This is why Klal Yisroel was punished in such a harsh manner for crying at the report of the meraglim. “You cried a crying for naught and I will establish a weeping for generations” (Taanis 29a). This is the bitter day of Tisha B’Av, when the two Botei Mikdosh were destroyed. Instead of seeing the chassodim of Hashem, they cried and complained. One who is ungrateful to Hashem and, instead of rejoicing, complains is committing a grave aveirah. Only a person who maintains a pure heart and a straight outlook merits leading a fully productive and happy life.

Perhaps the most stifling disadvantage a person can have is when he has a distorted view of himself, not realizing the kochos that he possesses. The meraglim said, “We were like grasshoppers in our eyes, and so we were in their eyes” (Bamidbar 13:33). About this the Medrash relates that Hakadosh Boruch Hu said to Yirmiyahu Hanovi (before churban Bayis Rishon), “Go and tell the Yidden: You don’t realize the gravity of what you said and what calamity you brought upon yourselves. You ignited the fire upon yourselves. One day per year, you will carry the burden of your sins. The meraglim said, ‘We were in our eyes like grasshoppers.’ That I was able to tolerate. But for their saying, ‘And so we were in their eyes,’ I am unforgiving. Do you realize how I made you look in their eyes? Who said you did not appear to them as angels?” (Tanchuma, Parshas Shelach 10).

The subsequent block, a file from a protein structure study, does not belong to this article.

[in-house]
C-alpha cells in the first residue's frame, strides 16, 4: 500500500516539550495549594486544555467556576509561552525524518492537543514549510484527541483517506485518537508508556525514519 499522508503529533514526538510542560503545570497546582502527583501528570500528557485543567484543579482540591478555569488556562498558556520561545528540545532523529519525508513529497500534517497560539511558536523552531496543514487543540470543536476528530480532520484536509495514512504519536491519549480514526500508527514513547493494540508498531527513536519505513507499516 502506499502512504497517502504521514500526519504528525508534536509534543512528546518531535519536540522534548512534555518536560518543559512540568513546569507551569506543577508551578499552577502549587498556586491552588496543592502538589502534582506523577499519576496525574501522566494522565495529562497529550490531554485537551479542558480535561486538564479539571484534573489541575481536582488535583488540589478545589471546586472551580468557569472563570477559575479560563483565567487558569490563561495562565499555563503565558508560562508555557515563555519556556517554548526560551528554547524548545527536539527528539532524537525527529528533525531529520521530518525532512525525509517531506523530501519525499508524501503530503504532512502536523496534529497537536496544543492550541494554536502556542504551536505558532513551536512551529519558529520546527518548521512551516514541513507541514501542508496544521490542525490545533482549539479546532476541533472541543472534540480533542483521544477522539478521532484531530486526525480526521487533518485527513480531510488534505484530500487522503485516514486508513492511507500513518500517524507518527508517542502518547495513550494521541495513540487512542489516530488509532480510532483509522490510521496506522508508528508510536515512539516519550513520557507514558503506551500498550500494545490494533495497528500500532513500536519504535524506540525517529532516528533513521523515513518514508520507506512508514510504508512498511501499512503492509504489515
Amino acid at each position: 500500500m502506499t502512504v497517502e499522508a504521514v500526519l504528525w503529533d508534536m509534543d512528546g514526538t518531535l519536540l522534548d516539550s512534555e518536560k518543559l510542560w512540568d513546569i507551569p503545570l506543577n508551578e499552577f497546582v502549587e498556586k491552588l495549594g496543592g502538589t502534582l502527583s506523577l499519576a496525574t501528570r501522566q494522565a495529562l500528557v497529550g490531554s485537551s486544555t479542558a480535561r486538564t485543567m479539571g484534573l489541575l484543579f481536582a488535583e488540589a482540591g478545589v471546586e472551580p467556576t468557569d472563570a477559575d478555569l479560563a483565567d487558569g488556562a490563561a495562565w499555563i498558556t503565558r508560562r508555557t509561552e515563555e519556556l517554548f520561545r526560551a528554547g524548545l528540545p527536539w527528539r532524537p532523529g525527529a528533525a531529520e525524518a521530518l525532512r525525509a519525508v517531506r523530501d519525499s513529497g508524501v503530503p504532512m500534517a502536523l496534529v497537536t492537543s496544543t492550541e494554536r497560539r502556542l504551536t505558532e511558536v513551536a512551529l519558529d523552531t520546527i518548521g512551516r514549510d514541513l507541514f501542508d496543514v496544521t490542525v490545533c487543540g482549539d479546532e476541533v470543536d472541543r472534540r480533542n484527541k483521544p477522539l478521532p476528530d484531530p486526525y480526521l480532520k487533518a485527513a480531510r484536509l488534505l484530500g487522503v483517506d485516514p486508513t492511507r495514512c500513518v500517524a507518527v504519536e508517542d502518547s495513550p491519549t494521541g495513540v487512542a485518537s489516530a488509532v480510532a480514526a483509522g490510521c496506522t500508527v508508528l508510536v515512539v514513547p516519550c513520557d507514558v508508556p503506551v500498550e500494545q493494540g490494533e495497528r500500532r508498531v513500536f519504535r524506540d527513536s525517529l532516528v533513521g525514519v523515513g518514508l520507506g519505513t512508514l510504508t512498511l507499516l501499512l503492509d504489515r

This is mind-boggling, says the Alter of Slabodka. We are accustomed to thinking that the root of the sin of the meraglim was bringing forth an evil report about Eretz Yisroel. Yet, here Chazal tell us that their aveirah stemmed from viewing things with a wrong perspective.

Hakadosh Boruch Hu created man with astounding powers and senses that allow him to rule over the entire earth, the ability to see from one end of the world to the other and to be able to reach from here to the heavens. If so, how could they see themselves as grasshoppers? That, in and of itself, was forgivable, but to say that the other nations viewed them as such was unpardonable.

How could they say that the Canaanites were “too strong for them” because of their size? Didn’t they realize that physical size is not the measuring stick in the world of Hakadosh Boruch Hu? In fact, what happened in the end was that the huge Canaanim fled from them (Ohr Hatzofun).

We must learn from this all-important lesson. Everything depends on how you look at it. Many of man’s shortcomings come about because of a wrong perspective on life, not realizing his great potential and his true chashivus in the eyes of Hashem. The seforim say that this is one of the most efficient tactics of the yeitzer hara, convincing a person that he is deficient and unworthy of admiration.

One of our main tasks is to straighten our view of ourselves and the impact we have on the world, recognizing the importance of every mitzvah act and how precious we really are in the eyes of Hakadosh Boruch Hu.